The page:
Lutherans espouse the principle that the "finite is capable of the infinite." This means that God can do what He says He can do. In God saying and doing belong together. This presumes not only that Christ can be incarnate of the Virgin by taking finite human flesh, that is flesh subject to mortality and all the changes and chances of mortal life, but also that He is able to speak about that taking in a way that permits its being delivered to us humans whom this message is intended to benefit. The Word of God becomes incarnate that He might incarnate the message in the Word of God. It does us no good for the Word to become incarnate without the message of the incarnation being delivered to us poor sinners who need it to share in the divine gift of the incarnation. Neil Postman's classic criticism of the modern media, Amusing Ourselves to Death, provides a short history of information technology that caused news reports of little value to the hearer to be communicated over vast distances. Information is one thing. Useful information is entirely another. The most important information ever shared in the world of humans is that the Word became flesh in Christ and that He wiped out the world's sin by His life, death, and resurrection. To have come among us and told no one, would have been worse than useless, it would have been immoral. Proclamation of the Word is pregnant with the incarnation of the Word.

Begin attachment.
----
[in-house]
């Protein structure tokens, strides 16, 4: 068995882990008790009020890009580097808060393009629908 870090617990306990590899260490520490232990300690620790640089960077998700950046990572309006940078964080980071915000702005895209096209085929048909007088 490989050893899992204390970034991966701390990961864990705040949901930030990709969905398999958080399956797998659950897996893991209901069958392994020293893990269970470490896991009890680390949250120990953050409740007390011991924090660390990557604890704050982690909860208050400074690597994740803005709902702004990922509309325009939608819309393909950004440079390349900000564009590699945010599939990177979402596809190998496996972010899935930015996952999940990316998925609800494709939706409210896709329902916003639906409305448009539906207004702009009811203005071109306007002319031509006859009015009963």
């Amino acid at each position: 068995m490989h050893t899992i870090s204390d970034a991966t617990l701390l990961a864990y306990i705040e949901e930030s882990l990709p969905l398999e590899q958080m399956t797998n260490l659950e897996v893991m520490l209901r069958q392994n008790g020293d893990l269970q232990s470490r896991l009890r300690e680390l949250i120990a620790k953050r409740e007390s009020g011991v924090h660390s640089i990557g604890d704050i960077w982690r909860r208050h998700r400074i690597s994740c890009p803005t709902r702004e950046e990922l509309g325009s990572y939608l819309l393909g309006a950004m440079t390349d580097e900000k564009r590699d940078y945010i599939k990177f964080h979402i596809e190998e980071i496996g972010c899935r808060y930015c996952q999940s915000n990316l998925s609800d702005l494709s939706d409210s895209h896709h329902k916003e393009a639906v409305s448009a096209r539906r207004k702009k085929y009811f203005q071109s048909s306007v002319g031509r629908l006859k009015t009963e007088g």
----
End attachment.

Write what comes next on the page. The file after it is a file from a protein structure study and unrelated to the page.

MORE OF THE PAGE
Nor does God merely share information, as though He were a news reporter. The divine report of the incarnation is more than information, it places us within the scene. God's Word re-images among humans the substance that it offers. Christ still comes among us as the incarnate Lord through the delivery of the Word of God on the lips of our pastors. Many moderns mock this as impossible and silly. They point to the weakness of the proclaimers, their susceptibility to error, and the earth-bound nature of human communication. They ask, 'How could mere words deliver the divine and saving truth to us humans? How could stammering and tongue-tied people disclose the depth of the divine self-revelation?' In other words, the word could not give us the Word and the finite is not capable of the infinite.